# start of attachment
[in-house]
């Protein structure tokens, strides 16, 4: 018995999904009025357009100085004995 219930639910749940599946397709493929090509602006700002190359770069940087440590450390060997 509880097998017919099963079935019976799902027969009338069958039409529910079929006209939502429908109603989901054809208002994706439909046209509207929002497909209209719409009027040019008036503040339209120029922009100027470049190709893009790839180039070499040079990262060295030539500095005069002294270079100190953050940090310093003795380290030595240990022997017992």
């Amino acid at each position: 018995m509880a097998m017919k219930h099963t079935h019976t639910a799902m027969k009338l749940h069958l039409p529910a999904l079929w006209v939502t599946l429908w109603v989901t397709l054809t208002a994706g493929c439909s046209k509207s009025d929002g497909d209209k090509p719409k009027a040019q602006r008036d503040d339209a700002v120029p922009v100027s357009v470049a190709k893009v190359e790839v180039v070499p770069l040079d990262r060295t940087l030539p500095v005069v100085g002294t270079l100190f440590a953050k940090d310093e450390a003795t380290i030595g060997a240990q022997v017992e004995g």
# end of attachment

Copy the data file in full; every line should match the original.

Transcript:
[in-house]
């Protein structure tokens, strides 16, 4: 018995999904009025357009100085004995 219930639910749940599946397709493929090509602006700002190359770069940087440590450390060997 509880097998017919099963079935019976799902027969009338069958039409529910079929006209939502429908109603989901054809208002994706439909046209509207929002497909209209719409009027040019008036503040339209120029922009100027470049190709893009790839180039070499040079990262060295030539500095005069002294270079100190953050940090310093003795380290030595240990022997017992």
């Amino acid at each position: 018995m509880a097998m017919k219930h099963t079935h019976t639910a799902m027969k009338l749940h069958l039409p529910a999904l079929w006209v939502t599946l429908w109603v989901t397709l054809t208002a994706g493929c439909s046209k509207s009025d929002g497909d209209k090509p719409k009027a040019q602006r008036d503040d339209a700002v120029p922009v100027s357009v470049a190709k893009v190359e790839v180039v070499p770069l040079d990262r060295t940087l030539p500095v005069v100085g002294t270079l100190f440590a953050k940090d310093e450390a003795t380290i030595g060997a240990q022997v017992e004995g």